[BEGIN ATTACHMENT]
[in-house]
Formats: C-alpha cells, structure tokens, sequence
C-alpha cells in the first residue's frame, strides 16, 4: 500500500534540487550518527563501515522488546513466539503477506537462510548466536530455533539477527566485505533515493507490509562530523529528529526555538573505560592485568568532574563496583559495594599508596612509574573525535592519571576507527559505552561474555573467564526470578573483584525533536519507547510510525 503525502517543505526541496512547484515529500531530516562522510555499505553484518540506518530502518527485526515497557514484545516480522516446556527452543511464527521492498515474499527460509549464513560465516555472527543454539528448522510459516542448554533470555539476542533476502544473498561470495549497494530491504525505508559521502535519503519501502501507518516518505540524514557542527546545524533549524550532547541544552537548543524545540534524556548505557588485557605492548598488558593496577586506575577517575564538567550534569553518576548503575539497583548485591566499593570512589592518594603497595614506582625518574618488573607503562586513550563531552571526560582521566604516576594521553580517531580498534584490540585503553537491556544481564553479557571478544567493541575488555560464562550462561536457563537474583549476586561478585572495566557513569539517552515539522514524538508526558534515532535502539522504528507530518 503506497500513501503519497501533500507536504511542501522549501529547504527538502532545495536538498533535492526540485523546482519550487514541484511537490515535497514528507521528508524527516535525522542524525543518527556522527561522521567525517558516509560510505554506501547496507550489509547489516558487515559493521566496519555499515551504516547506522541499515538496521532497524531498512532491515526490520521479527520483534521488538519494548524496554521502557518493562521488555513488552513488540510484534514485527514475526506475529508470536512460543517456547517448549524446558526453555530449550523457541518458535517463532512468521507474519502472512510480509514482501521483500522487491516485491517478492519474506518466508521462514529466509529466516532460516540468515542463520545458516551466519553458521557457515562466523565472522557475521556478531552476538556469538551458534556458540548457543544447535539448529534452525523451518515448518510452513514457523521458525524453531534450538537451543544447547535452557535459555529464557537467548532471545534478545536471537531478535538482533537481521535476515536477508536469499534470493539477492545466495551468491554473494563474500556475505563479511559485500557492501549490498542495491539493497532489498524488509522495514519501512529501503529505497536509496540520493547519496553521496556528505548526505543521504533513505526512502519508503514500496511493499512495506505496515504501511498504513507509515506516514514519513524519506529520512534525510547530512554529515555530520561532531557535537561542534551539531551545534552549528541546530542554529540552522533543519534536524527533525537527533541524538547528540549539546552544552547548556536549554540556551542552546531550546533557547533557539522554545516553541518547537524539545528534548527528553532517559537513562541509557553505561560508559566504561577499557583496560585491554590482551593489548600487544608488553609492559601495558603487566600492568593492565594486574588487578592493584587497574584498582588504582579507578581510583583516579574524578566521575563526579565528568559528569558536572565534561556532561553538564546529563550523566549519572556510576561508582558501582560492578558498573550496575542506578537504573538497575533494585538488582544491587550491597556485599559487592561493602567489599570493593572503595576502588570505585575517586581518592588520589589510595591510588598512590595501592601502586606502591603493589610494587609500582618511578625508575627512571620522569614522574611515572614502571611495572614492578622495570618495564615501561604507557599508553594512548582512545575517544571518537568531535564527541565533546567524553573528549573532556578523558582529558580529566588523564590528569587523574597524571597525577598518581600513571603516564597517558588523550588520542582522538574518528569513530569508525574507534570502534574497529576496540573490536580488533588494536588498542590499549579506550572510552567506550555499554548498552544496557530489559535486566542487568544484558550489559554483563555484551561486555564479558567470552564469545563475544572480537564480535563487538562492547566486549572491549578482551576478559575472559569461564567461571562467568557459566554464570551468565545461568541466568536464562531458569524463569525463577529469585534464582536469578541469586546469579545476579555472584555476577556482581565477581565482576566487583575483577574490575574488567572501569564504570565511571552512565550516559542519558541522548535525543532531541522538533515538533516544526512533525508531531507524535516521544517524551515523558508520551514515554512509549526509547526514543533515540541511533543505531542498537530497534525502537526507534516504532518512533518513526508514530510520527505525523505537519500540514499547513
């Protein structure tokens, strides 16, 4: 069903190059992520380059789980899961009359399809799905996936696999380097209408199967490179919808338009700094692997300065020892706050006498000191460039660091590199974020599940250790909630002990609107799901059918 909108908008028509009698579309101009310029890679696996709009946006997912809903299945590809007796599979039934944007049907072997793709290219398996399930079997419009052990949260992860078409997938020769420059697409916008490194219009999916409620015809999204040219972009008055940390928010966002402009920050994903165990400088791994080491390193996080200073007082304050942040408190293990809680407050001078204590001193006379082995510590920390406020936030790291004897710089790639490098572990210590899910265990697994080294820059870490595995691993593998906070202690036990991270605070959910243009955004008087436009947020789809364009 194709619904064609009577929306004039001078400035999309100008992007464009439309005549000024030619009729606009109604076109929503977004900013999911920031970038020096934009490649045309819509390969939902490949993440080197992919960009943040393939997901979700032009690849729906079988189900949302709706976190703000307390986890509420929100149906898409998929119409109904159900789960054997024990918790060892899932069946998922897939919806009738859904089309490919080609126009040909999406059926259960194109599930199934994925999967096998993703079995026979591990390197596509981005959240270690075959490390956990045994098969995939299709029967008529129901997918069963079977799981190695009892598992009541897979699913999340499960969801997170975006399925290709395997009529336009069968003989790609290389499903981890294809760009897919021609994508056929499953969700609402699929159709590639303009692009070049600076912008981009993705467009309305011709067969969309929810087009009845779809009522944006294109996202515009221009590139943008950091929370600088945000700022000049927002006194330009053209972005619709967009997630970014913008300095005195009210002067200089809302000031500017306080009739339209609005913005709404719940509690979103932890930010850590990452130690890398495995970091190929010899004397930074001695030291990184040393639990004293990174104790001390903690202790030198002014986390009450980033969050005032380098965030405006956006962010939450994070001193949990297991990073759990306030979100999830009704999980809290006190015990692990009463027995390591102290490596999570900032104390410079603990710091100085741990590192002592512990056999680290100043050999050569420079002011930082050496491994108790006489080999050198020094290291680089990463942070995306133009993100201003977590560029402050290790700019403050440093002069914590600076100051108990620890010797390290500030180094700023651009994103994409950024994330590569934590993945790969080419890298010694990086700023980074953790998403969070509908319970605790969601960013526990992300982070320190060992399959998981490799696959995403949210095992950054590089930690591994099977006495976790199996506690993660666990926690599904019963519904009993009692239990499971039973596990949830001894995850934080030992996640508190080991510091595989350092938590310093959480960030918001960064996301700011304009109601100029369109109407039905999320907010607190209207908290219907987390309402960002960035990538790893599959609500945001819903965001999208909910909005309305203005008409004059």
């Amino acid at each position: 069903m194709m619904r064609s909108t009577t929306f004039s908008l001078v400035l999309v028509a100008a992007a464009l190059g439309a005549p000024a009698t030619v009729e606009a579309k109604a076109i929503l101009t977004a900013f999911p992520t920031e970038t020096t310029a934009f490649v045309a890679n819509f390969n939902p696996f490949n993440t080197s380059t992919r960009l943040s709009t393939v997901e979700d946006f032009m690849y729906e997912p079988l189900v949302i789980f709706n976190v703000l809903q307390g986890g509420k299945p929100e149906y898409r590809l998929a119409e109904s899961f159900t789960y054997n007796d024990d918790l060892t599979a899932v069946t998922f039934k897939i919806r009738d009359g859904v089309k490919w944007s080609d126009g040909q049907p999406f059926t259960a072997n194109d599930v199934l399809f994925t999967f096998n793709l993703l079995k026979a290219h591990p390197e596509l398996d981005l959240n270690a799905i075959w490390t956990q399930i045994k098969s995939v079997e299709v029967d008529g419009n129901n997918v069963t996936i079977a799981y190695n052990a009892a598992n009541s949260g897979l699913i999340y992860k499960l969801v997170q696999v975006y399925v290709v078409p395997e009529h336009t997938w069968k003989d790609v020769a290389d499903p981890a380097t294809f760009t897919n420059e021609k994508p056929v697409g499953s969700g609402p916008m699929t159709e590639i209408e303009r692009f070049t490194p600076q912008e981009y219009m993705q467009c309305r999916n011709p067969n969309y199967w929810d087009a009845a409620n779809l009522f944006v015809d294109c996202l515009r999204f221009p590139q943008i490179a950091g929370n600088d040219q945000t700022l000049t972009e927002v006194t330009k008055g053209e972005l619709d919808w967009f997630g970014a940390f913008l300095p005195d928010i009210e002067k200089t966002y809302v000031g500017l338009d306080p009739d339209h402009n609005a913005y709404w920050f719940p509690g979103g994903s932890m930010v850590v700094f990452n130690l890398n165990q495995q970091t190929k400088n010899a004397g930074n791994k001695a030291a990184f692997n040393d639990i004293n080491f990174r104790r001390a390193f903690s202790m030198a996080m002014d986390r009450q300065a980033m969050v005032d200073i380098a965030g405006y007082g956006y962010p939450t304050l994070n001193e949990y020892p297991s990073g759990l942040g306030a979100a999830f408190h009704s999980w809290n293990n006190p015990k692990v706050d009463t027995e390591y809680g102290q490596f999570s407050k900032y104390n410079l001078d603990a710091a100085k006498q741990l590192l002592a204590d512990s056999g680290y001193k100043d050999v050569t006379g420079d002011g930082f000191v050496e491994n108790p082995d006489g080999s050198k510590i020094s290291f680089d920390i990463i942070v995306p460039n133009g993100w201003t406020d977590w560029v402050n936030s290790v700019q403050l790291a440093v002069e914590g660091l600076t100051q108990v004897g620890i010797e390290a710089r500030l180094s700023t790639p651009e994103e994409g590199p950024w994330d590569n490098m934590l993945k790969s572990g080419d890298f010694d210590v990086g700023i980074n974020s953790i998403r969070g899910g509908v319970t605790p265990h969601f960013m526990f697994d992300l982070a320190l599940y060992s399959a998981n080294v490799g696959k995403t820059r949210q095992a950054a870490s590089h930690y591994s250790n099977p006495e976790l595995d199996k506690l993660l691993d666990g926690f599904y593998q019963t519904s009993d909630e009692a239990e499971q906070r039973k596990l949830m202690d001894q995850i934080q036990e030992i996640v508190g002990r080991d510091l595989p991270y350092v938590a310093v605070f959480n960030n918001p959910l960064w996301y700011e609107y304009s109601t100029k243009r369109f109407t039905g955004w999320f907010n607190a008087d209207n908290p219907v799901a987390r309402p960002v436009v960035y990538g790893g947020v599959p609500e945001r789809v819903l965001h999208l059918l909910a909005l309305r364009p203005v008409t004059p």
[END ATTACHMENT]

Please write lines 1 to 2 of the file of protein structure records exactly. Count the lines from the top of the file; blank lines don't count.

[in-house]
Formats: C-alpha cells, structure tokens, sequence